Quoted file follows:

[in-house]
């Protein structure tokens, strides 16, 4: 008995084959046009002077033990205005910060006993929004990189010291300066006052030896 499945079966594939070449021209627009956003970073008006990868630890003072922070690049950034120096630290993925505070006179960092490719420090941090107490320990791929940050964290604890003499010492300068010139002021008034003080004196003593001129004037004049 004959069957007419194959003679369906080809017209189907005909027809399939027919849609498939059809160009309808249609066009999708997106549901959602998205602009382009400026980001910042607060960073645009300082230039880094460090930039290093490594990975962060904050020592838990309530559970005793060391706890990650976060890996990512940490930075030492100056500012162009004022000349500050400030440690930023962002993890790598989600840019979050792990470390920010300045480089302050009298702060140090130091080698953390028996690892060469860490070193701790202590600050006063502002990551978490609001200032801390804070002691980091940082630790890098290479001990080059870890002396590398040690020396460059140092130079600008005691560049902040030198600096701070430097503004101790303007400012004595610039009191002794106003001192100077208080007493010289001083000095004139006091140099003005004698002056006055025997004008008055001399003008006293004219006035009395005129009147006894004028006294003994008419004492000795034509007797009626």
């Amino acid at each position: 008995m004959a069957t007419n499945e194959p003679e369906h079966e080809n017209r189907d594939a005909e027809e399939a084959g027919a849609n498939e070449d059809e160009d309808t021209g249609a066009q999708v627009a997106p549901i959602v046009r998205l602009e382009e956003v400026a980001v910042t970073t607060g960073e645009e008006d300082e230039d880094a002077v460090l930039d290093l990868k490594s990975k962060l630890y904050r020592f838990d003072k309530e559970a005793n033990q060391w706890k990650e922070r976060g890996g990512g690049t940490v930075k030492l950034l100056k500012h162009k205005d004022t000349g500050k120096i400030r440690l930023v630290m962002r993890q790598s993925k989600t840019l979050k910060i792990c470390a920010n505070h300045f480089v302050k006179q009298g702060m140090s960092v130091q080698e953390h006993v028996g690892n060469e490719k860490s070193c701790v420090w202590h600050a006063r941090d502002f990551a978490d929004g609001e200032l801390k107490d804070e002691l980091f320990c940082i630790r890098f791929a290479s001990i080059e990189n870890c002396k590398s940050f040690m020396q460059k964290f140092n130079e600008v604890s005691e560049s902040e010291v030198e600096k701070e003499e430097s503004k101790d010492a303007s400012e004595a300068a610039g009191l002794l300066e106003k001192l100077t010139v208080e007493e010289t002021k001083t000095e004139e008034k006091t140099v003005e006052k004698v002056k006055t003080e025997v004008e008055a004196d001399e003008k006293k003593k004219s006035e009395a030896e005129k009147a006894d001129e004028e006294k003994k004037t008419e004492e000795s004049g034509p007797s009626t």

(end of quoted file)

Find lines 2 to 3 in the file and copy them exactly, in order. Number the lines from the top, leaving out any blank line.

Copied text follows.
């Protein structure tokens, strides 16, 4: 008995084959046009002077033990205005910060006993929004990189010291300066006052030896 499945079966594939070449021209627009956003970073008006990868630890003072922070690049950034120096630290993925505070006179960092490719420090941090107490320990791929940050964290604890003499010492300068010139002021008034003080004196003593001129004037004049 004959069957007419194959003679369906080809017209189907005909027809399939027919849609498939059809160009309808249609066009999708997106549901959602998205602009382009400026980001910042607060960073645009300082230039880094460090930039290093490594990975962060904050020592838990309530559970005793060391706890990650976060890996990512940490930075030492100056500012162009004022000349500050400030440690930023962002993890790598989600840019979050792990470390920010300045480089302050009298702060140090130091080698953390028996690892060469860490070193701790202590600050006063502002990551978490609001200032801390804070002691980091940082630790890098290479001990080059870890002396590398040690020396460059140092130079600008005691560049902040030198600096701070430097503004101790303007400012004595610039009191002794106003001192100077208080007493010289001083000095004139006091140099003005004698002056006055025997004008008055001399003008006293004219006035009395005129009147006894004028006294003994008419004492000795034509007797009626």
């Amino acid at each position: 008995m004959a069957t007419n499945e194959p003679e369906h079966e080809n017209r189907d594939a005909e027809e399939a084959g027919a849609n498939e070449d059809e160009d309808t021209g249609a066009q999708v627009a997106p549901i959602v046009r998205l602009e382009e956003v400026a980001v910042t970073t607060g960073e645009e008006d300082e230039d880094a002077v460090l930039d290093l990868k490594s990975k962060l630890y904050r020592f838990d003072k309530e559970a005793n033990q060391w706890k990650e922070r976060g890996g990512g690049t940490v930075k030492l950034l100056k500012h162009k205005d004022t000349g500050k120096i400030r440690l930023v630290m962002r993890q790598s993925k989600t840019l979050k910060i792990c470390a920010n505070h300045f480089v302050k006179q009298g702060m140090s960092v130091q080698e953390h006993v028996g690892n060469e490719k860490s070193c701790v420090w202590h600050a006063r941090d502002f990551a978490d929004g609001e200032l801390k107490d804070e002691l980091f320990c940082i630790r890098f791929a290479s001990i080059e990189n870890c002396k590398s940050f040690m020396q460059k964290f140092n130079e600008v604890s005691e560049s902040e010291v030198e600096k701070e003499e430097s503004k101790d010492a303007s400012e004595a300068a610039g009191l002794l300066e106003k001192l100077t010139v208080e007493e010289t002021k001083t000095e004139e008034k006091t140099v003005e006052k004698v002056k006055t003080e025997v004008e008055a004196d001399e003008k006293k003593k004219s006035e009395a030896e005129k009147a006894d001129e004028e006294k003994k004037t008419e004492e000795s004049g034509p007797s009626t």